Francis turbine

Francis turbine image

Type of water turbine Francis inlet scroll at the Grand Coulee Dam Side-view cutaway of a vertical Francis turbine. Here water enters horizontally in a spiral shaped pipe (spiral case) wrapped around the outside of the turbine's rotating runner and exits vertically down through the center of the turbine.

The Francis turbine is a type of water turbine. It is an inward-flow reaction turbine that combines radial and axial flow concepts. Francis turbines are the most common water turbine in use today, and can achieve over 95% efficiency.

The process of arriving at the modern Francis runner design took from 1848 to approximately 1920. It became known as the Francis turbine around 1920, being named after British-American engineer James B. Francis who in 1848 created a new turbine design.

Francis turbines are primarily used for electrical power production. The power output of the electric generators generally ranges from just a few kilowatts up to 1000 MW, though mini-hydro installations may be lower. The best performance is seen when the head height is between 100–300 metres (330–980:ft). Penstock (input pipes) diameters are between 1 and 10:m (3.3 and 32.8:ft). The speed ranges of different turbines units are from 70 to 1000:rpm. A wicket gate around the outside of the turbine's rotating runner controls the rate of water flow through the turbine for different power production rates. Francis turbines are usually mounted with a vertical shaft, to isolate water from the generator. This also facilitates installation and maintenance.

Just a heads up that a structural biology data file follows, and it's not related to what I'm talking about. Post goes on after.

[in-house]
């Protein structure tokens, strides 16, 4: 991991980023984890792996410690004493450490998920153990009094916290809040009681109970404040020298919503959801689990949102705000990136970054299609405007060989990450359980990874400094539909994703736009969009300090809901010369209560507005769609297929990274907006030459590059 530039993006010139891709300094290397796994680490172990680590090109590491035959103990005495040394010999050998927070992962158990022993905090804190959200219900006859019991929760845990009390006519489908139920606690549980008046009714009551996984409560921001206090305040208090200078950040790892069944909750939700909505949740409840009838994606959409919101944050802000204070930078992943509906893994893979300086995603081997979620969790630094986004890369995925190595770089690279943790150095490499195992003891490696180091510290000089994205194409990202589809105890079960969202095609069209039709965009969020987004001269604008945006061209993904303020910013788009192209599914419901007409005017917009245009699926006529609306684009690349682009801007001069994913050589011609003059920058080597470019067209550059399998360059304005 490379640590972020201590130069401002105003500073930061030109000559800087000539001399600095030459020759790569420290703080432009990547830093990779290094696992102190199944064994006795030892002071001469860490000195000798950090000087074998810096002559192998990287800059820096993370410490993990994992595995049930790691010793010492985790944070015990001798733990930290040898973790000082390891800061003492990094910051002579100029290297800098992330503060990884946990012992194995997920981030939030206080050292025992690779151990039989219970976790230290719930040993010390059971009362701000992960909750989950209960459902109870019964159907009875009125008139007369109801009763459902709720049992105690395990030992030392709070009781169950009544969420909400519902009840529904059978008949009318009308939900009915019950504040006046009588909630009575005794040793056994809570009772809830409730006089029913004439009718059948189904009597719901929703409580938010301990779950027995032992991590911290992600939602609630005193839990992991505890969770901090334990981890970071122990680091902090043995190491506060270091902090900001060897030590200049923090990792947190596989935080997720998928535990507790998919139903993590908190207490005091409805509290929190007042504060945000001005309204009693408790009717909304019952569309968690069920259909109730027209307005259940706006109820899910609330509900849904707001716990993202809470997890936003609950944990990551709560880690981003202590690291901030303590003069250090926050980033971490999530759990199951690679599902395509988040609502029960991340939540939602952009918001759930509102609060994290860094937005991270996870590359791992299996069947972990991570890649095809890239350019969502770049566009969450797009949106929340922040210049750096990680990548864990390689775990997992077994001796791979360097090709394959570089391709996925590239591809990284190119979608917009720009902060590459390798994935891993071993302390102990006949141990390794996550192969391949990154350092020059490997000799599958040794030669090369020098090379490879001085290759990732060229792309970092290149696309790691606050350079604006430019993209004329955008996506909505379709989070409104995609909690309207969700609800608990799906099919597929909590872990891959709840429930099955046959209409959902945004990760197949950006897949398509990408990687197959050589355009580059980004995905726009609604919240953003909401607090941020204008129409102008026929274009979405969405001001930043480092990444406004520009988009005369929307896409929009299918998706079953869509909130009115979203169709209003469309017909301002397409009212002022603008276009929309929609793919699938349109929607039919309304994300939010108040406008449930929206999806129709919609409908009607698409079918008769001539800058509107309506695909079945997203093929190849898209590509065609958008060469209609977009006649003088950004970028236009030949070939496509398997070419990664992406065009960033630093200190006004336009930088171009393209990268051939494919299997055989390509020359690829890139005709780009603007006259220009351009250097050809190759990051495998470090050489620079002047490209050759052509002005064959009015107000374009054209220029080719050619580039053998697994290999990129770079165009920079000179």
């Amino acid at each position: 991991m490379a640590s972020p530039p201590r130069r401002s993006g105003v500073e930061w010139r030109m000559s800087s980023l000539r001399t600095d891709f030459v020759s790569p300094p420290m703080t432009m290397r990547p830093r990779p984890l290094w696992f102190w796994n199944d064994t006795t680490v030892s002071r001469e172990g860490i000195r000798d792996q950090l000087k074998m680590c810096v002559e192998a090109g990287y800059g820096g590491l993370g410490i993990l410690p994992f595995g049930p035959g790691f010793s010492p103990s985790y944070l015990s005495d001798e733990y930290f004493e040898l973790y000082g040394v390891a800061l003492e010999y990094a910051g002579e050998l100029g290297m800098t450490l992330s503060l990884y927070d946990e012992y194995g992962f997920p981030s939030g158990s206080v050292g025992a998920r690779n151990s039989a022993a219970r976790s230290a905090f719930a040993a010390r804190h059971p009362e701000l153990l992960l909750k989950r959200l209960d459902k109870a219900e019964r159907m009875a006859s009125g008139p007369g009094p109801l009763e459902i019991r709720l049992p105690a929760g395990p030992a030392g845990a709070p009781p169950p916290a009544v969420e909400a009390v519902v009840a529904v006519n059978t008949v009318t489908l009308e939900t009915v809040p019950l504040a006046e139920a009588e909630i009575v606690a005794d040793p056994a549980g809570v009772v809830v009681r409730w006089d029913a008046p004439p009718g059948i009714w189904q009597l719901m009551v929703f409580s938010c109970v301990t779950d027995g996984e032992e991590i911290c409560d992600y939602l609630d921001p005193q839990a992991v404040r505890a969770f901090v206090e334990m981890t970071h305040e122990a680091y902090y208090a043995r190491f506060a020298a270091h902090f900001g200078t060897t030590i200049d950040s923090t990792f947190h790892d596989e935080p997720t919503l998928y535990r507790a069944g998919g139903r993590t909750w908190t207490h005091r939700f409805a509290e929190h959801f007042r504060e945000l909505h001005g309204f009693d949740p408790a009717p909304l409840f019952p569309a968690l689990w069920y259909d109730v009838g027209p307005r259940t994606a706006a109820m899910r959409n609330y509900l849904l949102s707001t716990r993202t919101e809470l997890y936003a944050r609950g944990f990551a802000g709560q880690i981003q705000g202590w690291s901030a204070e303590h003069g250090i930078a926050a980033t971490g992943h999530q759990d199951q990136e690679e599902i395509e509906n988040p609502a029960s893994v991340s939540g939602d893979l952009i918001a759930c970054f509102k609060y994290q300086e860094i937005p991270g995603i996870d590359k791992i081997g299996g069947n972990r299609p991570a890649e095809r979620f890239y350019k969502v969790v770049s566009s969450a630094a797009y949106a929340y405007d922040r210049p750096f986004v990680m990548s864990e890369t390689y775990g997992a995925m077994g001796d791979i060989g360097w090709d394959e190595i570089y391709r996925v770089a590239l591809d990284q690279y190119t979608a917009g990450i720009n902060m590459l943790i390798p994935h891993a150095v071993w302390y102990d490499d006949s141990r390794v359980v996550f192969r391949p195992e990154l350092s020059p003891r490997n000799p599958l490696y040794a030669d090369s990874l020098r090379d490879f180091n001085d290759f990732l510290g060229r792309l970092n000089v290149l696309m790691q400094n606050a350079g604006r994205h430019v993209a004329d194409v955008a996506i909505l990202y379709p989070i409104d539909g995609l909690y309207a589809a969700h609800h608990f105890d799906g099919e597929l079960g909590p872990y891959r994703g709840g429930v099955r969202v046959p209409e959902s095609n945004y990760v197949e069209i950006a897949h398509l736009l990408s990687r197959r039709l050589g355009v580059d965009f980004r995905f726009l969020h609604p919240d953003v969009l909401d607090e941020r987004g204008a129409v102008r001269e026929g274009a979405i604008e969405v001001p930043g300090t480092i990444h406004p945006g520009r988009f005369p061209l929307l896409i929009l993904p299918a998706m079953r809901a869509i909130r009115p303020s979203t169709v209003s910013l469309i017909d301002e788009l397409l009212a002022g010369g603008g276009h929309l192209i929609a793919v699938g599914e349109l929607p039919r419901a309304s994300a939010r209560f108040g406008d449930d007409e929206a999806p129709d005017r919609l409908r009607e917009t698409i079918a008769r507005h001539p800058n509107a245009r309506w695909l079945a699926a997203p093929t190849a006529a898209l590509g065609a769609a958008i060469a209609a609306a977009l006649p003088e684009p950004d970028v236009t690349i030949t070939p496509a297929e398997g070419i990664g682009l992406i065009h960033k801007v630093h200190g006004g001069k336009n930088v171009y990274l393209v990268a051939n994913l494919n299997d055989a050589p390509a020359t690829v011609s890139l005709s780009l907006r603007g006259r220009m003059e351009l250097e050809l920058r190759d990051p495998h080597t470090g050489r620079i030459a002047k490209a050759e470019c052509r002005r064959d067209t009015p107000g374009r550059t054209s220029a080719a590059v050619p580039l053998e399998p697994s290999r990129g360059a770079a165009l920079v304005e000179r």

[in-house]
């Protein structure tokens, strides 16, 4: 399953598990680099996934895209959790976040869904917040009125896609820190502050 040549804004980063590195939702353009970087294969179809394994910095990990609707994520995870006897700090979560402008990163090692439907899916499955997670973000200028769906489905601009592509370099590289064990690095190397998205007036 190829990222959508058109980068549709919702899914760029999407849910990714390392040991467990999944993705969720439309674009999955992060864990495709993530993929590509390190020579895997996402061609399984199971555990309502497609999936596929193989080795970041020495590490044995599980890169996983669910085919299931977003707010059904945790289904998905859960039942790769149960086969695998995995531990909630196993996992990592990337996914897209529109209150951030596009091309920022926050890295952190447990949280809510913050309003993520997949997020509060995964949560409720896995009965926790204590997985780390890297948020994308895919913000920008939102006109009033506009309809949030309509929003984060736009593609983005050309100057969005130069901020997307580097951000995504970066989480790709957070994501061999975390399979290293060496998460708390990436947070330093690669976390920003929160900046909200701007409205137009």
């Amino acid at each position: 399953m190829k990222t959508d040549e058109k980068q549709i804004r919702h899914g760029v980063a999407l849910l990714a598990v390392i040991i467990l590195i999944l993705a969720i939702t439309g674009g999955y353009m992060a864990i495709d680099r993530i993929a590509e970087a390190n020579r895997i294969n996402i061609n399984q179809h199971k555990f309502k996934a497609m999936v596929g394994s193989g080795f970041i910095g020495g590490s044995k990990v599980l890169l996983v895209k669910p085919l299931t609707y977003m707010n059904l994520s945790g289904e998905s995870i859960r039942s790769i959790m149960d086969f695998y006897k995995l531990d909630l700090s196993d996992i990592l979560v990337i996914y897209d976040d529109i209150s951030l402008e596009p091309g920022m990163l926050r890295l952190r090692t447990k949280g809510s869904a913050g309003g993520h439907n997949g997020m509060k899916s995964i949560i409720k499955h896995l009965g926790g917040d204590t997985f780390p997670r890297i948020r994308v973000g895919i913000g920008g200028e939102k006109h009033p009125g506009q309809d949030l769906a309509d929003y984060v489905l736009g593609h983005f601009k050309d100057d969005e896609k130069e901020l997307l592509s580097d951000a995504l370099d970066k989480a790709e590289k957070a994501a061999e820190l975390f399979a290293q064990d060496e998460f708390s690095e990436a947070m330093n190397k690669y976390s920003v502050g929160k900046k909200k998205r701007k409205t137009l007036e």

Contents

Development

Francis turbine parts Pawtucket Gatehouse in Lowell, Massachusetts; site of the first Francis turbine Francis Runner, Grand Coulee Dam

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